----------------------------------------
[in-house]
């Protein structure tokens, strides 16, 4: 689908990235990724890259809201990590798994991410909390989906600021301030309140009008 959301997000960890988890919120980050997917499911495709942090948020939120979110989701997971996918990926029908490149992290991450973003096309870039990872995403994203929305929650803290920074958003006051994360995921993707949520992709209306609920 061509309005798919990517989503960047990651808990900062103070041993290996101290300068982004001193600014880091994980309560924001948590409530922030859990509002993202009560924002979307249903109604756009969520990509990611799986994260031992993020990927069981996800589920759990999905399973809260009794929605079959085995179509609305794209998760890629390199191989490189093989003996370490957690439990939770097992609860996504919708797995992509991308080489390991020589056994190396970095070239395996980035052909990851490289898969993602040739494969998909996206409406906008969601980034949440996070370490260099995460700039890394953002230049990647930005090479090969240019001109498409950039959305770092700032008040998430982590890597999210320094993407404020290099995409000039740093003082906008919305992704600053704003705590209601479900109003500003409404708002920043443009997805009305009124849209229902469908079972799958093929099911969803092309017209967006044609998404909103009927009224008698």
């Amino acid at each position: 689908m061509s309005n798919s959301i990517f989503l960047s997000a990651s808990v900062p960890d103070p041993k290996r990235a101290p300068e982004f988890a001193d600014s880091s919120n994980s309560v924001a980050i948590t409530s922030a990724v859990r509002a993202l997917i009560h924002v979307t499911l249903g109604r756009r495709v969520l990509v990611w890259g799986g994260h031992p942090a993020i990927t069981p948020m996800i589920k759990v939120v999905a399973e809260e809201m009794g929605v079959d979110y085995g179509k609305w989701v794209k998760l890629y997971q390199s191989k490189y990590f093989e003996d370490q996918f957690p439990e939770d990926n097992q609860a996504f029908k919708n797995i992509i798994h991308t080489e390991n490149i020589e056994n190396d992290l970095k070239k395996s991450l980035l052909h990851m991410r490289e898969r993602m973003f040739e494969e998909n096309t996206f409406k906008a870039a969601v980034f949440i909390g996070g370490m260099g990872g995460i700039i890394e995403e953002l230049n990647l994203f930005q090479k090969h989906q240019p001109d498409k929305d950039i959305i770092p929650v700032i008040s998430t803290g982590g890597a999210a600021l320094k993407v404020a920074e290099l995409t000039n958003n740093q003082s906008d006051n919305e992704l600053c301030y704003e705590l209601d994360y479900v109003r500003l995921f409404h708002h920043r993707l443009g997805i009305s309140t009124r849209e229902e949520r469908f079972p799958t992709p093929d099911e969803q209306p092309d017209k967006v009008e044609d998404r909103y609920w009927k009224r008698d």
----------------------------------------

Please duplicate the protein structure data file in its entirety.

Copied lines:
[in-house]
């Protein structure tokens, strides 16, 4: 689908990235990724890259809201990590798994991410909390989906600021301030309140009008 959301997000960890988890919120980050997917499911495709942090948020939120979110989701997971996918990926029908490149992290991450973003096309870039990872995403994203929305929650803290920074958003006051994360995921993707949520992709209306609920 061509309005798919990517989503960047990651808990900062103070041993290996101290300068982004001193600014880091994980309560924001948590409530922030859990509002993202009560924002979307249903109604756009969520990509990611799986994260031992993020990927069981996800589920759990999905399973809260009794929605079959085995179509609305794209998760890629390199191989490189093989003996370490957690439990939770097992609860996504919708797995992509991308080489390991020589056994190396970095070239395996980035052909990851490289898969993602040739494969998909996206409406906008969601980034949440996070370490260099995460700039890394953002230049990647930005090479090969240019001109498409950039959305770092700032008040998430982590890597999210320094993407404020290099995409000039740093003082906008919305992704600053704003705590209601479900109003500003409404708002920043443009997805009305009124849209229902469908079972799958093929099911969803092309017209967006044609998404909103009927009224008698």
């Amino acid at each position: 689908m061509s309005n798919s959301i990517f989503l960047s997000a990651s808990v900062p960890d103070p041993k290996r990235a101290p300068e982004f988890a001193d600014s880091s919120n994980s309560v924001a980050i948590t409530s922030a990724v859990r509002a993202l997917i009560h924002v979307t499911l249903g109604r756009r495709v969520l990509v990611w890259g799986g994260h031992p942090a993020i990927t069981p948020m996800i589920k759990v939120v999905a399973e809260e809201m009794g929605v079959d979110y085995g179509k609305w989701v794209k998760l890629y997971q390199s191989k490189y990590f093989e003996d370490q996918f957690p439990e939770d990926n097992q609860a996504f029908k919708n797995i992509i798994h991308t080489e390991n490149i020589e056994n190396d992290l970095k070239k395996s991450l980035l052909h990851m991410r490289e898969r993602m973003f040739e494969e998909n096309t996206f409406k906008a870039a969601v980034f949440i909390g996070g370490m260099g990872g995460i700039i890394e995403e953002l230049n990647l994203f930005q090479k090969h989906q240019p001109d498409k929305d950039i959305i770092p929650v700032i008040s998430t803290g982590g890597a999210a600021l320094k993407v404020a920074e290099l995409t000039n958003n740093q003082s906008d006051n919305e992704l600053c301030y704003e705590l209601d994360y479900v109003r500003l995921f409404h708002h920043r993707l443009g997805i009305s309140t009124r849209e229902e949520r469908f079972p799958t992709p093929d099911e969803q209306p092309d017209k967006v009008e044609d998404r909103y609920w009927k009224r008698d």